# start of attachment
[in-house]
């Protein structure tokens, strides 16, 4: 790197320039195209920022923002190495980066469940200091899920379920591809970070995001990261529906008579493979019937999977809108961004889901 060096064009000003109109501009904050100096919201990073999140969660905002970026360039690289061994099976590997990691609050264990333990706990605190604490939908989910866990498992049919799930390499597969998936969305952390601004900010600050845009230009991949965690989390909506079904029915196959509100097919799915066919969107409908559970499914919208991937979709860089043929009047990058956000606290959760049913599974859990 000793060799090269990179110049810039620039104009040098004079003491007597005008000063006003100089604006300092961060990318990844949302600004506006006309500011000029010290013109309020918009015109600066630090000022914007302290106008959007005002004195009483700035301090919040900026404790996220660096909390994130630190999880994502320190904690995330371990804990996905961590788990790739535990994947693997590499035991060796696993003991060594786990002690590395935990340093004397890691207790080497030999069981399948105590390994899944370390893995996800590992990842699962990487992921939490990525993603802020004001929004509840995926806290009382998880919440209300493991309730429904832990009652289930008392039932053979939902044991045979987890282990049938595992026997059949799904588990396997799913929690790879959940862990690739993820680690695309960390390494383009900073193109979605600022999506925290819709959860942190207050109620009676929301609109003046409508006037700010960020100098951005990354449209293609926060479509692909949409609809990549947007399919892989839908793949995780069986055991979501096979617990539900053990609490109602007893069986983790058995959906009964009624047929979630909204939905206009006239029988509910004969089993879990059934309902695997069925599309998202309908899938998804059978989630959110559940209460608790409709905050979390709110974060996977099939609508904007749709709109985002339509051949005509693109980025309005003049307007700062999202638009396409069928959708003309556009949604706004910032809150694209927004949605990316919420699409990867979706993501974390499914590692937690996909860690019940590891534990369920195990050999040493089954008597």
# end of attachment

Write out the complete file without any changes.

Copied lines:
[in-house]
């Protein structure tokens, strides 16, 4: 790197320039195209920022923002190495980066469940200091899920379920591809970070995001990261529906008579493979019937999977809108961004889901 060096064009000003109109501009904050100096919201990073999140969660905002970026360039690289061994099976590997990691609050264990333990706990605190604490939908989910866990498992049919799930390499597969998936969305952390601004900010600050845009230009991949965690989390909506079904029915196959509100097919799915066919969107409908559970499914919208991937979709860089043929009047990058956000606290959760049913599974859990 000793060799090269990179110049810039620039104009040098004079003491007597005008000063006003100089604006300092961060990318990844949302600004506006006309500011000029010290013109309020918009015109600066630090000022914007302290106008959007005002004195009483700035301090919040900026404790996220660096909390994130630190999880994502320190904690995330371990804990996905961590788990790739535990994947693997590499035991060796696993003991060594786990002690590395935990340093004397890691207790080497030999069981399948105590390994899944370390893995996800590992990842699962990487992921939490990525993603802020004001929004509840995926806290009382998880919440209300493991309730429904832990009652289930008392039932053979939902044991045979987890282990049938595992026997059949799904588990396997799913929690790879959940862990690739993820680690695309960390390494383009900073193109979605600022999506925290819709959860942190207050109620009676929301609109003046409508006037700010960020100098951005990354449209293609926060479509692909949409609809990549947007399919892989839908793949995780069986055991979501096979617990539900053990609490109602007893069986983790058995959906009964009624047929979630909204939905206009006239029988509910004969089993879990059934309902695997069925599309998202309908899938998804059978989630959110559940209460608790409709905050979390709110974060996977099939609508904007749709709109985002339509051949005509693109980025309005003049307007700062999202638009396409069928959708003309556009949604706004910032809150694209927004949605990316919420699409990867979706993501974390499914590692937690996909860690019940590891534990369920195990050999040493089954008597």